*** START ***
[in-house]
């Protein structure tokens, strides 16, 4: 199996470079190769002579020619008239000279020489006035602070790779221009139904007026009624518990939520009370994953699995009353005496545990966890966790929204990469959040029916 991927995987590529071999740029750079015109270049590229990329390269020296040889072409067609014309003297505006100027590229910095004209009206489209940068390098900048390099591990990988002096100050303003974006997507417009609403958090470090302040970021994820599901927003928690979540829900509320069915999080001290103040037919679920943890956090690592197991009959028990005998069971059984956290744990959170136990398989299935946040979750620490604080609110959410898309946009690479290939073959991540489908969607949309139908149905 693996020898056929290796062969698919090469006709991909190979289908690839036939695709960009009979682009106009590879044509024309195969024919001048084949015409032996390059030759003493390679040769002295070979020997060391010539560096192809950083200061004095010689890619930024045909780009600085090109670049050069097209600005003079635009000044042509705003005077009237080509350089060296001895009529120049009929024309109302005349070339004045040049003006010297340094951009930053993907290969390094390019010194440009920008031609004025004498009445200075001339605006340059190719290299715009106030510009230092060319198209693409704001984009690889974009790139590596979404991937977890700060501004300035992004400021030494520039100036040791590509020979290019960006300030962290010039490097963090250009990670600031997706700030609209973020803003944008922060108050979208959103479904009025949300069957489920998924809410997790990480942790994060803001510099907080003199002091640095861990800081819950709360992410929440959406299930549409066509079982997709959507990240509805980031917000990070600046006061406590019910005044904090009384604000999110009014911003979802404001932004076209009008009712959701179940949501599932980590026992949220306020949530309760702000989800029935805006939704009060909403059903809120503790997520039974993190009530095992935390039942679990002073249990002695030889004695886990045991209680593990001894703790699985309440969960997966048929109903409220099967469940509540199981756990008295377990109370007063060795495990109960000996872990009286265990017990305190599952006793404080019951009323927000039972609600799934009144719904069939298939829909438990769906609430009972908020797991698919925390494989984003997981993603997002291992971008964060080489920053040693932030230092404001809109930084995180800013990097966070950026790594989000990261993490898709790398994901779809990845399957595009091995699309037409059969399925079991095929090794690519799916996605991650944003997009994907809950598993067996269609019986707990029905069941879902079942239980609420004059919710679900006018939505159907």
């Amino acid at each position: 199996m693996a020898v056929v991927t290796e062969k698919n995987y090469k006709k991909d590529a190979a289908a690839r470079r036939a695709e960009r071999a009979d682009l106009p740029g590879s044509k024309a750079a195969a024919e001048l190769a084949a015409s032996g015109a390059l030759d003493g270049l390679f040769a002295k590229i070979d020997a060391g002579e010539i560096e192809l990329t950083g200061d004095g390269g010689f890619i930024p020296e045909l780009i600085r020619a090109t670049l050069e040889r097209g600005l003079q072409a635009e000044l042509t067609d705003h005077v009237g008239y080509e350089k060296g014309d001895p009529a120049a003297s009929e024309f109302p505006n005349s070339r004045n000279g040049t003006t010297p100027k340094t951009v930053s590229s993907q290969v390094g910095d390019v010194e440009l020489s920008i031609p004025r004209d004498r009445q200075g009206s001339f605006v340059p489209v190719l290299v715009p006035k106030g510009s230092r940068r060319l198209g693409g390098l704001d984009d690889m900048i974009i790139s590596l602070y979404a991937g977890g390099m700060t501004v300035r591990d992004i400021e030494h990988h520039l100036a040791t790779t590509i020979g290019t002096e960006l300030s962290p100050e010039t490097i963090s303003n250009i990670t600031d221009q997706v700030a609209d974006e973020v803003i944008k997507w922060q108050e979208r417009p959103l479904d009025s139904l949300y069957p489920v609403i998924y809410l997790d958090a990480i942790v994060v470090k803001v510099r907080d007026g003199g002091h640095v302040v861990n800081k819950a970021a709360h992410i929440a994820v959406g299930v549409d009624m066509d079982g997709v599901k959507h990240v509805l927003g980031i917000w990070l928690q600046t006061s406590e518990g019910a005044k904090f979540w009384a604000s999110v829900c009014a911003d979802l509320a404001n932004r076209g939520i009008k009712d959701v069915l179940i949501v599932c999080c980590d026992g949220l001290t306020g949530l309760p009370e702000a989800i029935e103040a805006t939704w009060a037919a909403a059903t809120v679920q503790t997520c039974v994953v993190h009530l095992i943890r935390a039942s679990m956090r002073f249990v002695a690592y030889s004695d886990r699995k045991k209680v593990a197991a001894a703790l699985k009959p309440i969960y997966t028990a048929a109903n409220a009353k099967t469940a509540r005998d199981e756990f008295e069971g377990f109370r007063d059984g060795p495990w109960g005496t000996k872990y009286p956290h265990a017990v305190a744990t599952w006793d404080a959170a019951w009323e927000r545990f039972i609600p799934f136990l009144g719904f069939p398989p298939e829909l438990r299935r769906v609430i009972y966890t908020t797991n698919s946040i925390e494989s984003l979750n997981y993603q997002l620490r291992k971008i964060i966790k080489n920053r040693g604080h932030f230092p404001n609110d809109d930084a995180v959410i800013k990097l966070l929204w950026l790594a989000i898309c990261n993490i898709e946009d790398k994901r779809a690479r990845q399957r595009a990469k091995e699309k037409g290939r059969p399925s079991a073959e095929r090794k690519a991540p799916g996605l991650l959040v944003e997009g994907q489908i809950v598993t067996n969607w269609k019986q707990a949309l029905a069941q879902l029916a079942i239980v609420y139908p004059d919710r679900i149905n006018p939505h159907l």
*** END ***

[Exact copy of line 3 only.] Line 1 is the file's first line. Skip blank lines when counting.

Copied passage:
């Amino acid at each position: 199996m693996a020898v056929v991927t290796e062969k698919n995987y090469k006709k991909d590529a190979a289908a690839r470079r036939a695709e960009r071999a009979d682009l106009p740029g590879s044509k024309a750079a195969a024919e001048l190769a084949a015409s032996g015109a390059l030759d003493g270049l390679f040769a002295k590229i070979d020997a060391g002579e010539i560096e192809l990329t950083g200061d004095g390269g010689f890619i930024p020296e045909l780009i600085r020619a090109t670049l050069e040889r097209g600005l003079q072409a635009e000044l042509t067609d705003h005077v009237g008239y080509e350089k060296g014309d001895p009529a120049a003297s009929e024309f109302p505006n005349s070339r004045n000279g040049t003006t010297p100027k340094t951009v930053s590229s993907q290969v390094g910095d390019v010194e440009l020489s920008i031609p004025r004209d004498r009445q200075g009206s001339f605006v340059p489209v190719l290299v715009p006035k106030g510009s230092r940068r060319l198209g693409g390098l704001d984009d690889m900048i974009i790139s590596l602070y979404a991937g977890g390099m700060t501004v300035r591990d992004i400021e030494h990988h520039l100036a040791t790779t590509i020979g290019t002096e960006l300030s962290p100050e010039t490097i963090s303003n250009i990670t600031d221009q997706v700030a609209d974006e973020v803003i944008k997507w922060q108050e979208r417009p959103l479904d009025s139904l949300y069957p489920v609403i998924y809410l997790d958090a990480i942790v994060v470090k803001v510099r907080d007026g003199g002091h640095v302040v861990n800081k819950a970021a709360h992410i929440a994820v959406g299930v549409d009624m066509d079982g997709v599901k959507h990240v509805l927003g980031i917000w990070l928690q600046t006061s406590e518990g019910a005044k904090f979540w009384a604000s999110v829900c009014a911003d979802l509320a404001n932004r076209g939520i009008k009712d959701v069915l179940i949501v599932c999080c980590d026992g949220l001290t306020g949530l309760p009370e702000a989800i029935e103040a805006t939704w009060a037919a909403a059903t809120v679920q503790t997520c039974v994953v993190h009530l095992i943890r935390a039942s679990m956090r002073f249990v002695a690592y030889s004695d886990r699995k045991k209680v593990a197991a001894a703790l699985k009959p309440i969960y997966t028990a048929a109903n409220a009353k099967t469940a509540r005998d199981e756990f008295e069971g377990f109370r007063d059984g060795p495990w109960g005496t000996k872990y009286p956290h265990a017990v305190a744990t599952w006793d404080a959170a019951w009323e927000r545990f039972i609600p799934f136990l009144g719904f069939p398989p298939e829909l438990r299935r769906v609430i009972y966890t908020t797991n698919s946040i925390e494989s984003l979750n997981y993603q997002l620490r291992k971008i964060i966790k080489n920053r040693g604080h932030f230092p404001n609110d809109d930084a995180v959410i800013k990097l966070l929204w950026l790594a989000i898309c990261n993490i898709e946009d790398k994901r779809a690479r990845q399957r595009a990469k091995e699309k037409g290939r059969p399925s079991a073959e095929r090794k690519a991540p799916g996605l991650l959040v944003e997009g994907q489908i809950v598993t067996n969607w269609k019986q707990a949309l029905a069941q879902l029916a079942i239980v609420y139908p004059d919710r679900i149905n006018p939505h159907l």